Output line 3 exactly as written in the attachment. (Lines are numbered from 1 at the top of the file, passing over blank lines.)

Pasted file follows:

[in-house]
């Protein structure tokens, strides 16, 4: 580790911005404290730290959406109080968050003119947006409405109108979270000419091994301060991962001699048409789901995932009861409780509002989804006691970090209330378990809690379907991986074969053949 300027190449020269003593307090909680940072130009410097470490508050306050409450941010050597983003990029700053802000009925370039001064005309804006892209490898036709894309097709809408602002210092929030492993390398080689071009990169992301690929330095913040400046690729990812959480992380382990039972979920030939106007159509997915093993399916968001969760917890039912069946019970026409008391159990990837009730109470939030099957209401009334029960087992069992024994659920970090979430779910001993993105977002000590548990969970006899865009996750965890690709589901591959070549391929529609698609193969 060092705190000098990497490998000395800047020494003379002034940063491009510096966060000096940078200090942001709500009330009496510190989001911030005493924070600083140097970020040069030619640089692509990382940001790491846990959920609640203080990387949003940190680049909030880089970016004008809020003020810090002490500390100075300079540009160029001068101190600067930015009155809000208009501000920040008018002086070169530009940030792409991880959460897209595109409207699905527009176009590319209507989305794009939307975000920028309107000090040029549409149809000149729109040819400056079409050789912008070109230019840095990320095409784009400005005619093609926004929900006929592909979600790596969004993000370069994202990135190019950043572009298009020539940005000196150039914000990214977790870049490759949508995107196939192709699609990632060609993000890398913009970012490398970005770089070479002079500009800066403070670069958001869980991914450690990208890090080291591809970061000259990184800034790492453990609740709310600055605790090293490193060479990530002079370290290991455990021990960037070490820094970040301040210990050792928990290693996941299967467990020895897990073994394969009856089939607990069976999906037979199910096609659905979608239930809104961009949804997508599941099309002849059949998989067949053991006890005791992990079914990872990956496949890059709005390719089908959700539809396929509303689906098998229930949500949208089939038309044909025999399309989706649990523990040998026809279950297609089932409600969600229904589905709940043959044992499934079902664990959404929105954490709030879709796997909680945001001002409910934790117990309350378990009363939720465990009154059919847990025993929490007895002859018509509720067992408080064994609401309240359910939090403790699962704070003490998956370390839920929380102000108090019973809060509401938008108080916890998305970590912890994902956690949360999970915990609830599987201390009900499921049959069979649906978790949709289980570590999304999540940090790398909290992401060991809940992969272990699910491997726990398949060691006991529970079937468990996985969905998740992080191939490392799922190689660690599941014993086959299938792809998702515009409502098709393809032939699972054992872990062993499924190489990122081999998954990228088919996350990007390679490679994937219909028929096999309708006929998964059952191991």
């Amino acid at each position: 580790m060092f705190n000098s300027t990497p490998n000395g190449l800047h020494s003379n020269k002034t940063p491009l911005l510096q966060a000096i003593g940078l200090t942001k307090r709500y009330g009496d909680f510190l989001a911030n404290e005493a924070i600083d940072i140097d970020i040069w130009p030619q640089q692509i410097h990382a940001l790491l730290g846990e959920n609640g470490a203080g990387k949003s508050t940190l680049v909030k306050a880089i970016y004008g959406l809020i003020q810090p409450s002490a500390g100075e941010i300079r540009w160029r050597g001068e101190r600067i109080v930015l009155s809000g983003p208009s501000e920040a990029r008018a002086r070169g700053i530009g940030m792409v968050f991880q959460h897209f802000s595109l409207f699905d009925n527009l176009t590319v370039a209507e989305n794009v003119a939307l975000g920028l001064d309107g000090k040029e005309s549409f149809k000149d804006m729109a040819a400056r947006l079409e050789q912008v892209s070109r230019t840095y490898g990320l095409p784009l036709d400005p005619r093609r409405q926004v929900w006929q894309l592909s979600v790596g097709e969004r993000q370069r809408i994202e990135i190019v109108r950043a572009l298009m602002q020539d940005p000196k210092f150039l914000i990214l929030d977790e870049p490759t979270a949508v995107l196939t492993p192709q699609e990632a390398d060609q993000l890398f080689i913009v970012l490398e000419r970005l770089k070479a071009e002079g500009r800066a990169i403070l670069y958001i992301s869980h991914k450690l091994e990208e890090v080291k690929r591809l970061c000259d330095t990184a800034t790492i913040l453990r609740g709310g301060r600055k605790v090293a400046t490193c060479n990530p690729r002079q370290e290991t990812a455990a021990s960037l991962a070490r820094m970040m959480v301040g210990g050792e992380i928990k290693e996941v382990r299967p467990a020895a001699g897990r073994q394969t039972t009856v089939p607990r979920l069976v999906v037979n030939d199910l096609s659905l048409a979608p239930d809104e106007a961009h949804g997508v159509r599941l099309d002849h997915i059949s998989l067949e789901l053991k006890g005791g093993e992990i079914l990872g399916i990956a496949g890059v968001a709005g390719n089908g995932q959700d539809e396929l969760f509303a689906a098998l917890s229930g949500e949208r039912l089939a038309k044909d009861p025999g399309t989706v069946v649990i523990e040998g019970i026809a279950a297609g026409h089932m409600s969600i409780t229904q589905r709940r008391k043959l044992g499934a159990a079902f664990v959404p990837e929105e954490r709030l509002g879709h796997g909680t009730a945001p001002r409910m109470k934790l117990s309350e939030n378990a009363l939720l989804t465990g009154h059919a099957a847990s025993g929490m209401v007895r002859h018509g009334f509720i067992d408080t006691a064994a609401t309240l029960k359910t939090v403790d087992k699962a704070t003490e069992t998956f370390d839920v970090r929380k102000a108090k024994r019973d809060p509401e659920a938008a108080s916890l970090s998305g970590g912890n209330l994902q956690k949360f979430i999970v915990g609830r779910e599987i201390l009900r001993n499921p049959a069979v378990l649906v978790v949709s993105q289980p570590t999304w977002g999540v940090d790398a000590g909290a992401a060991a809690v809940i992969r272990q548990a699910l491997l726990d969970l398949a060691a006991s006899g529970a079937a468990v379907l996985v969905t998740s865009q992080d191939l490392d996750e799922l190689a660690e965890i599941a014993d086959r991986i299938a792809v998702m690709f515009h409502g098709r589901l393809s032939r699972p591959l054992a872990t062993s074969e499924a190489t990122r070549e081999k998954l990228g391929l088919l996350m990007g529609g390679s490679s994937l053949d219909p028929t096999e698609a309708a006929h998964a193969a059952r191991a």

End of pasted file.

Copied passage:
């Amino acid at each position: 580790m060092f705190n000098s300027t990497p490998n000395g190449l800047h020494s003379n020269k002034t940063p491009l911005l510096q966060a000096i003593g940078l200090t942001k307090r709500y009330g009496d909680f510190l989001a911030n404290e005493a924070i600083d940072i140097d970020i040069w130009p030619q640089q692509i410097h990382a940001l790491l730290g846990e959920n609640g470490a203080g990387k949003s508050t940190l680049v909030k306050a880089i970016y004008g959406l809020i003020q810090p409450s002490a500390g100075e941010i300079r540009w160029r050597g001068e101190r600067i109080v930015l009155s809000g983003p208009s501000e920040a990029r008018a002086r070169g700053i530009g940030m792409v968050f991880q959460h897209f802000s595109l409207f699905d009925n527009l176009t590319v370039a209507e989305n794009v003119a939307l975000g920028l001064d309107g000090k040029e005309s549409f149809k000149d804006m729109a040819a400056r947006l079409e050789q912008v892209s070109r230019t840095y490898g990320l095409p784009l036709d400005p005619r093609r409405q926004v929900w006929q894309l592909s979600v790596g097709e969004r993000q370069r809408i994202e990135i190019v109108r950043a572009l298009m602002q020539d940005p000196k210092f150039l914000i990214l929030d977790e870049p490759t979270a949508v995107l196939t492993p192709q699609e990632a390398d060609q993000l890398f080689i913009v970012l490398e000419r970005l770089k070479a071009e002079g500009r800066a990169i403070l670069y958001i992301s869980h991914k450690l091994e990208e890090v080291k690929r591809l970061c000259d330095t990184a800034t790492i913040l453990r609740g709310g301060r600055k605790v090293a400046t490193c060479n990530p690729r002079q370290e290991t990812a455990a021990s960037l991962a070490r820094m970040m959480v301040g210990g050792e992380i928990k290693e996941v382990r299967p467990a020895a001699g897990r073994q394969t039972t009856v089939p607990r979920l069976v999906v037979n030939d199910l096609s659905l048409a979608p239930d809104e106007a961009h949804g997508v159509r599941l099309d002849h997915i059949s998989l067949e789901l053991k006890g005791g093993e992990i079914l990872g399916i990956a496949g890059v968001a709005g390719n089908g995932q959700d539809e396929l969760f509303a689906a098998l917890s229930g949500e949208r039912l089939a038309k044909d009861p025999g399309t989706v069946v649990i523990e040998g019970i026809a279950a297609g026409h089932m409600s969600i409780t229904q589905r709940r008391k043959l044992g499934a159990a079902f664990v959404p990837e929105e954490r709030l509002g879709h796997g909680t009730a945001p001002r409910m109470k934790l117990s309350e939030n378990a009363l939720l989804t465990g009154h059919a099957a847990s025993g929490m209401v007895r002859h018509g009334f509720i067992d408080t006691a064994a609401t309240l029960k359910t939090v403790d087992k699962a704070t003490e069992t998956f370390d839920v970090r929380k102000a108090k024994r019973d809060p509401e659920a938008a108080s916890l970090s998305g970590g912890n209330l994902q956690k949360f979430i999970v915990g609830r779910e599987i201390l009900r001993n499921p049959a069979v378990l649906v978790v949709s993105q289980p570590t999304w977002g999540v940090d790398a000590g909290a992401a060991a809690v809940i992969r272990q548990a699910l491997l726990d969970l398949a060691a006991s006899g529970a079937a468990v379907l996985v969905t998740s865009q992080d191939l490392d996750e799922l190689a660690e965890i599941a014993d086959r991986i299938a792809v998702m690709f515009h409502g098709r589901l393809s032939r699972p591959l054992a872990t062993s074969e499924a190489t990122r070549e081999k998954l990228g391929l088919l996350m990007g529609g390679s490679s994937l053949d219909p028929t096999e698609a309708a006929h998964a193969a059952r191991a």